by Michiel Jonker and Ellinoor Bergvelt. D Giles, July 2016. 352 p. ill. ISBN 9781907804748 (cl.), $79.95.

Reviewed November 2016
Philip Dombowsky, Archivist, National Gallery of Canada Library and Archives, This email address is being protected from spambots. You need JavaScript enabled to view it.

jonkerThe Dulwich Picture Gallery, founded in London in 1811 and opened as a museum six years later, maintains one of the world’s most important collections of seventeenth- and eighteenth-century Dutch and Flemish art. Dutch and Flemish Paintings: Dulwich Picture Gallery is the first comprehensive catalog to be published on this outstanding collection, which includes major works by Aelbert Cuyp, Anthony van Dyck, Rembrandt van Rijn, Peter Paul Rubens, Jacob van Ruisdael, David Teniers, Philips Wouwerman, and others.

Featuring entries for 228 paintings, the book was researched and written by two leading Dutch scholars, Dr. Ellinoor Bergvelt, visiting researcher at the University of Amsterdam and guest curator at the Dulwich Picture Gallery, and the late Michiel Jonker, formerly Head of Collections at Mauritshuis, The Hague. The book is part of a larger effort by the Dulwich Picture Gallery to publish catalogs over the next few years on their various collections. All these volumes, including the current catalog, are intended to expand upon material presented in Richard Beresford’s Dulwich Picture Gallery: Complete Illustrated Catalogue, published in 1998.

The highly informative introductory essay by Bergvelt summarizes the development of the museum’s Dutch and Flemish collection. A significant number of these paintings were brought together by Noel Desenfrans and Sir Francis Bourgeois in the late eighteenth and early nineteenth centuries, originally to develop a collection for a national museum in Poland. A large portion of the collection remained in the possession of Desenfrans until his death in 1807, at which time it was passed on to Bourgeois, who in turn bequeathed the paintings to the Dulwich Picture Gallery in 1811.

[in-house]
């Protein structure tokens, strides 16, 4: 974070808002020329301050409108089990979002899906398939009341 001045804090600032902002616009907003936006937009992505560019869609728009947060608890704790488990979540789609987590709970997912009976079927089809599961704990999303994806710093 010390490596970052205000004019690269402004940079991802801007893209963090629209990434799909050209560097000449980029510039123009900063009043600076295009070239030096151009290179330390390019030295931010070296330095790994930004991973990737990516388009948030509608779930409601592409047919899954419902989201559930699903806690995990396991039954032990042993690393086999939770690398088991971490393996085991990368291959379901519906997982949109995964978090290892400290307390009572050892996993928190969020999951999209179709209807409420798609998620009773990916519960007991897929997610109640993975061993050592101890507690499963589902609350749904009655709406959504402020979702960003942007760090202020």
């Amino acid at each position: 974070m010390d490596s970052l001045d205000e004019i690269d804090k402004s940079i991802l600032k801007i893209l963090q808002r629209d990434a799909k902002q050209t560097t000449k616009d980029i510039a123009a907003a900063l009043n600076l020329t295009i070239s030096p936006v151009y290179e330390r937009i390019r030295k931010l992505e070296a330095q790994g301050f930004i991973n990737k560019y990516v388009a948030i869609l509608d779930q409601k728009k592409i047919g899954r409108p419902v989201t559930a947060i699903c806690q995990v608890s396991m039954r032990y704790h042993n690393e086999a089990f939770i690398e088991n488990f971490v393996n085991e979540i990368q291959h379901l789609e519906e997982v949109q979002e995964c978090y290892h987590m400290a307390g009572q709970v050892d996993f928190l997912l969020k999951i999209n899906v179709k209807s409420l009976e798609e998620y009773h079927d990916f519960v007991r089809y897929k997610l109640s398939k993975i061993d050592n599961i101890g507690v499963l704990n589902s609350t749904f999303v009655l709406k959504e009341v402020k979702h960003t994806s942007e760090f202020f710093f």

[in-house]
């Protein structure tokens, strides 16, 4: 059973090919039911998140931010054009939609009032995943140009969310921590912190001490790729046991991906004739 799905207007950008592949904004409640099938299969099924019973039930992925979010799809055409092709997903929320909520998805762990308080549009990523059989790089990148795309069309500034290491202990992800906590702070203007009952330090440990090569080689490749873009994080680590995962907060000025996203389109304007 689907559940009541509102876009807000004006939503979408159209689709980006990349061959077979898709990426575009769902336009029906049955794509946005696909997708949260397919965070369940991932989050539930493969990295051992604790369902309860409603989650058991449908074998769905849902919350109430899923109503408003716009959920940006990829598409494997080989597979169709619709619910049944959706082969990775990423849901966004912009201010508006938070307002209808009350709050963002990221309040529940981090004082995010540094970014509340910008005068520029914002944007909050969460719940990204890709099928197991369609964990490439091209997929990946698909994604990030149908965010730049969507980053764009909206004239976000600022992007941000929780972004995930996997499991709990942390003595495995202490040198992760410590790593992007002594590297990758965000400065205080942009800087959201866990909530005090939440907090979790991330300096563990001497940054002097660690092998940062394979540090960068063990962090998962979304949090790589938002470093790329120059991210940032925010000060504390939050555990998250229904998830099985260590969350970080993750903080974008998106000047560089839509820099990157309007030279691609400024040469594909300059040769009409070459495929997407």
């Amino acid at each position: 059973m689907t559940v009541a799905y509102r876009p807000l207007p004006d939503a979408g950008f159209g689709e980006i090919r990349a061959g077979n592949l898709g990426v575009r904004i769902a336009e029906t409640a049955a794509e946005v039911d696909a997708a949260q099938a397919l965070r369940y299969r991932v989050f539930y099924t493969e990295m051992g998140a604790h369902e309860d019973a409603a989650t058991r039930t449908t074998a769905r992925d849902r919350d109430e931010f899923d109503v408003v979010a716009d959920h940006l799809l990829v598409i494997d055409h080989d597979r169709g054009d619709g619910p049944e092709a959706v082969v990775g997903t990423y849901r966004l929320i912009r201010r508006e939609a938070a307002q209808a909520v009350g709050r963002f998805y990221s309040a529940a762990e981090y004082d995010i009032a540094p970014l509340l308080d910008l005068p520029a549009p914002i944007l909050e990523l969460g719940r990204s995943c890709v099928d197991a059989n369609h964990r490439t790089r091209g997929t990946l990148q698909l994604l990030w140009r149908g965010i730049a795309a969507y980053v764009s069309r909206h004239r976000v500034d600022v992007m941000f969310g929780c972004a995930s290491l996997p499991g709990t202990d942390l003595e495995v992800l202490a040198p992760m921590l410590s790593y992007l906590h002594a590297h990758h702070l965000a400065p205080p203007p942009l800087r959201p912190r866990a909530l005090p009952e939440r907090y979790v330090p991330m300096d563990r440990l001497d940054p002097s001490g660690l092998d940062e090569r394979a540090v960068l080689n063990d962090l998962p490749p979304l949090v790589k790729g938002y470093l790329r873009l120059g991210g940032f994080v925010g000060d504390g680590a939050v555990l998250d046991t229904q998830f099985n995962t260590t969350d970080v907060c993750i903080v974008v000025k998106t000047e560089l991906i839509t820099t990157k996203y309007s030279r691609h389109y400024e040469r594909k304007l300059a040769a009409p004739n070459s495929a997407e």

The attractively designed catalog is organized alphabetically by artist. A short biographical note is included for each artist and each entry includes the work’s title, date (when known), inscriptions (if any), medium, and dimensions, followed by background information on the painting and additional details organized under subheadings for provenance, references, exhibitions, and technical notes. The information presented under technical notes is of particular interest and is rarely seen in collection catalogs of this type. Endnotes are included after an entry or entries for each artist. The catalog concludes with an extensive bibliography and a detailed index.

All the illustrations in the catalog are in color and several of these are presented as full-page images. The printing quality of the volume is excellent, as is the binding. The introduction and catalog entries are scholarly and concise, but also accessible to the general reader. The catalog is highly recommended for art libraries that serve researchers with an interest in Dutch and Flemish seventeenth- and eighteenth-century painting, including the rich collection of the Dulwich Picture Gallery.